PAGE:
August 11, 2015 by DJ Elroy
In the past I’ve never really been a fan. Instead of using them as an opportunity to shine, most artists simply wanted to add another notch to their bedpost. They played it safe, recycling the formula from their latest hit single and tweaking it into a dozen new tracks, calling it a day and collecting a paycheck.
Not so Popof.
The first artist album of 2015 for the Hot Creations label is from Parisian DJ/Producer Alexandre Paounov, better known to the dance music community as Popof. Getting active in the 90s rave scene, he gained some traction with a few big remixes (Chemical Brothers and Depeche Mode and Moby, among others) and has been building a solid resume and fanbase ever since.
His newest artist album, Love Somebody, exemplifies that steamy summer sound of the underground. The album has that vibe, that catchiness, that makes pop music popular. But Popof does it without selling out.
This is that type of laid-back tech/house hybrid you’d expect to hear at a posh lounge that only exists for those who know where to look. A place where sexy people recharge their souls, make new friends, and hear new music with a blue drink in their hand and a smile on their face.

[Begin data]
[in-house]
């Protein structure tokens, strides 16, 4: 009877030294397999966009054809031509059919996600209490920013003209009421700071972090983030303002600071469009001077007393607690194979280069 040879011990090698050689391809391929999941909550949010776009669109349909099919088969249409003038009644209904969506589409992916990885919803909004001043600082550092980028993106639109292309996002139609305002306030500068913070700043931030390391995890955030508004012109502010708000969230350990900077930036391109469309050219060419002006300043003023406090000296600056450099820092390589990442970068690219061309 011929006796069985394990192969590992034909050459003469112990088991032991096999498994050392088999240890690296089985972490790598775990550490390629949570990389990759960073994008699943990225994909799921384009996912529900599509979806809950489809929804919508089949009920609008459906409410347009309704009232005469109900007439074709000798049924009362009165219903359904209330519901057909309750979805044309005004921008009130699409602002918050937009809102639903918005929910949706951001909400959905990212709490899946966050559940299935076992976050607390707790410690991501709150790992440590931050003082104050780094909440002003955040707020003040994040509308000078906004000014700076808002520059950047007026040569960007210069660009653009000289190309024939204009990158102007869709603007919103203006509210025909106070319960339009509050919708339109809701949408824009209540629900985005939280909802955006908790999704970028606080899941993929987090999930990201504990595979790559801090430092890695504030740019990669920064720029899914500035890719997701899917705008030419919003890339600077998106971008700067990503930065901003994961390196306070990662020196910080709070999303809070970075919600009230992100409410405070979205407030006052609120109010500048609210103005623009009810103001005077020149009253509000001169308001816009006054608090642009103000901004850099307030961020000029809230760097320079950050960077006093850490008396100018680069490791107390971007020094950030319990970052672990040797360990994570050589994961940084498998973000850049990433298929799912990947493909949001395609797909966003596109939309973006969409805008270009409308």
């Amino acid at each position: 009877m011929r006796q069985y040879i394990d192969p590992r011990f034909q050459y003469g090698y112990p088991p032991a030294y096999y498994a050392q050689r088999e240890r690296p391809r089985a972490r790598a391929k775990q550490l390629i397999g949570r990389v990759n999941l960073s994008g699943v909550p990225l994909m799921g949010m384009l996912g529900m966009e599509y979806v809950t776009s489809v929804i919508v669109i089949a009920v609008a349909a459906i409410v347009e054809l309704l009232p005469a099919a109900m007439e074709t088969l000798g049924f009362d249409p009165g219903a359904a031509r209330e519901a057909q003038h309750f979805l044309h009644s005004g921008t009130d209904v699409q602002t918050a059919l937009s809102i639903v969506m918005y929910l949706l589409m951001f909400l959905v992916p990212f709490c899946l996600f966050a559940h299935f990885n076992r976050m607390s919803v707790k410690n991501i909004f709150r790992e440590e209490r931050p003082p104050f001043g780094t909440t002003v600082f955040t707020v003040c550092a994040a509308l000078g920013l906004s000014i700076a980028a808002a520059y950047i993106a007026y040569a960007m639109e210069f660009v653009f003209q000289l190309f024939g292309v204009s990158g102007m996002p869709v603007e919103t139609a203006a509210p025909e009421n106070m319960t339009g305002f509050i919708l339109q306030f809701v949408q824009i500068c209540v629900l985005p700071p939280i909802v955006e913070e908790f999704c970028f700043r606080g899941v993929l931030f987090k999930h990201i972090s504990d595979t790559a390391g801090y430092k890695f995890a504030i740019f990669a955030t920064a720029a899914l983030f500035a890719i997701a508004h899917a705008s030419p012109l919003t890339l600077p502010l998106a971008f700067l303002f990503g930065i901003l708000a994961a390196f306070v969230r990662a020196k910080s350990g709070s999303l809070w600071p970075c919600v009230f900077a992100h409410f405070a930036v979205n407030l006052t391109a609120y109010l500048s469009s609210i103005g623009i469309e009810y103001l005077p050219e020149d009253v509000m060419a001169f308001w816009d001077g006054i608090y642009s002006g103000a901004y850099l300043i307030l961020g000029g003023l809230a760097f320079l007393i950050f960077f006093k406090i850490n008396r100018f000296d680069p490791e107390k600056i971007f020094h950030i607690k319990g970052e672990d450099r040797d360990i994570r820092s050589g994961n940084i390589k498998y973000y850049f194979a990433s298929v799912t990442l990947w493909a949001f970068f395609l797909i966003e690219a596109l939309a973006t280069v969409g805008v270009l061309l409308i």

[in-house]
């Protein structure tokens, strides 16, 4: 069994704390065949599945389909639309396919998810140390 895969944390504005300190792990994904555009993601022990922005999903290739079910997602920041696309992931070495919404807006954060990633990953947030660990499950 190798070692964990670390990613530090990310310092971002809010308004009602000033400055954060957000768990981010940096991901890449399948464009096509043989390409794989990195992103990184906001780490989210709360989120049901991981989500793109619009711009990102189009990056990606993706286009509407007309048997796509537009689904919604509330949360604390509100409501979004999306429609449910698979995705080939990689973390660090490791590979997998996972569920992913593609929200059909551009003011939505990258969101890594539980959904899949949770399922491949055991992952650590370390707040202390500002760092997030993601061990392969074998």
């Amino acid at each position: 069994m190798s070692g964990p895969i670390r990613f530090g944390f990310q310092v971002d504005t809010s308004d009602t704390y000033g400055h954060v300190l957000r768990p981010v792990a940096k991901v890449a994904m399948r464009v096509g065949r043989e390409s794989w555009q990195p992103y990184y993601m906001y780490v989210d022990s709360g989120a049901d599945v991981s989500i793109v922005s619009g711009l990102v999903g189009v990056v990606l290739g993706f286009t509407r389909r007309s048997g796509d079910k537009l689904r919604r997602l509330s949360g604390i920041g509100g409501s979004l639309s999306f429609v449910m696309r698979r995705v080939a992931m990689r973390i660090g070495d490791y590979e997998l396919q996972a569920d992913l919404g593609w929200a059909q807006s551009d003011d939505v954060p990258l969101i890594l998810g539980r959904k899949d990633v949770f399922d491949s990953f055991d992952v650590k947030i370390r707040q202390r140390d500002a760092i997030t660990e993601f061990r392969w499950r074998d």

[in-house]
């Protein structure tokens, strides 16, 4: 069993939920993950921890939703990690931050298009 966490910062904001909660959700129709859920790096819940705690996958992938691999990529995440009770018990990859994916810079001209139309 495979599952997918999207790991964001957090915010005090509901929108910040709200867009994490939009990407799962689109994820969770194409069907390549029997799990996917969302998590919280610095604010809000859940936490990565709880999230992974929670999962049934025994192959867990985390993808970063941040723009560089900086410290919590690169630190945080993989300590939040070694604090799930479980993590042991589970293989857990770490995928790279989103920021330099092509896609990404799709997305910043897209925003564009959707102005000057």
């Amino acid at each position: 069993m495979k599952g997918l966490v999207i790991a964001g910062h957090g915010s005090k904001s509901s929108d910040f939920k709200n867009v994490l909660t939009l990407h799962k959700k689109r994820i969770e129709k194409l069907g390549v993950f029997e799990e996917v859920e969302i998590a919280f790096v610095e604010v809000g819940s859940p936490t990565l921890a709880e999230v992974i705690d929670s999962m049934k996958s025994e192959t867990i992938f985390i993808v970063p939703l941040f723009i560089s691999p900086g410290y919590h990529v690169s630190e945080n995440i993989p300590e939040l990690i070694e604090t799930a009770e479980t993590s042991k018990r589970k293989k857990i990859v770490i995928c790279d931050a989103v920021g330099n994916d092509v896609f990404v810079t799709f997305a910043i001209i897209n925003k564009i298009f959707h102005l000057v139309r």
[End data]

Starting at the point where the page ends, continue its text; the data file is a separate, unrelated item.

And in this lounge, the music isn’t just background noise; it’s as much a part of the ambiance as the dimmed lighting, the earthy colors, and the good vibrations.
If you like the lowest-common-denominator appeal and cheap thrills of EDM, maybe this album isn’t for you.
But if you like something a bit more grown-up, this is worth a listen. The music is classy, sometimes groovy, sometimes moody, with infections percussion, warm melodies, superbly interwoven layers, with several of the tracks featuring the smooth vocals of Arno Joey. When asked about Love Somebody, Popof explained “I’ve been composing club-oriented dancefloor music since the beginning, and this album project allowed me to create tracks with a calmer side to them.”
Standout tracks for my jaded ears included Words Gone, Lidl Girl, Going Back, and Get Together. But honestly, there isn’t a bad cut on the album. And although I Want You did feel a little out of place at first, it’s really grown on me as part of the journey.
If you’re looking for the next mainstream bandwagon to hop on, keep looking. But if you want to hear this summer’s barometer of what’s cool and hot, Love Somebody is it.